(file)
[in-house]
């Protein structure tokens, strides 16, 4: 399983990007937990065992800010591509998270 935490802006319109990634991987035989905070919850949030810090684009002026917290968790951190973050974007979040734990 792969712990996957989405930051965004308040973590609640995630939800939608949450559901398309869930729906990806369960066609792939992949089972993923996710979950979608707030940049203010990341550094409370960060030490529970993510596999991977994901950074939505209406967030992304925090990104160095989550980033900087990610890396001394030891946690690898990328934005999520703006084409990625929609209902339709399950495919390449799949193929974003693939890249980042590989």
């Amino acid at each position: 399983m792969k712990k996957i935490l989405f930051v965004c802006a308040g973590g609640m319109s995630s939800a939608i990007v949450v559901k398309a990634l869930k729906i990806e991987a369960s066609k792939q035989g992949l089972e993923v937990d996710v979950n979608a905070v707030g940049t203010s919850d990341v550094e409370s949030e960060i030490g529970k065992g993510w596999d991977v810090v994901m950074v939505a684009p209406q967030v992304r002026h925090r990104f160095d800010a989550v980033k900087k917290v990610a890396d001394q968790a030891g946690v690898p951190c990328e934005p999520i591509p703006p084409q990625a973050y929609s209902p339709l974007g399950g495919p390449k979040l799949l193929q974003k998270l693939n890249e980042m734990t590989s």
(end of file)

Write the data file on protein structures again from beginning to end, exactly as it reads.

[in-house]
């Protein structure tokens, strides 16, 4: 399983990007937990065992800010591509998270 935490802006319109990634991987035989905070919850949030810090684009002026917290968790951190973050974007979040734990 792969712990996957989405930051965004308040973590609640995630939800939608949450559901398309869930729906990806369960066609792939992949089972993923996710979950979608707030940049203010990341550094409370960060030490529970993510596999991977994901950074939505209406967030992304925090990104160095989550980033900087990610890396001394030891946690690898990328934005999520703006084409990625929609209902339709399950495919390449799949193929974003693939890249980042590989």
């Amino acid at each position: 399983m792969k712990k996957i935490l989405f930051v965004c802006a308040g973590g609640m319109s995630s939800a939608i990007v949450v559901k398309a990634l869930k729906i990806e991987a369960s066609k792939q035989g992949l089972e993923v937990d996710v979950n979608a905070v707030g940049t203010s919850d990341v550094e409370s949030e960060i030490g529970k065992g993510w596999d991977v810090v994901m950074v939505a684009p209406q967030v992304r002026h925090r990104f160095d800010a989550v980033k900087k917290v990610a890396d001394q968790a030891g946690v690898p951190c990328e934005p999520i591509p703006p084409q990625a973050y929609s209902p339709l974007g399950g495919p390449k979040l799949l193929q974003k998270l693939n890249e980042m734990t590989s």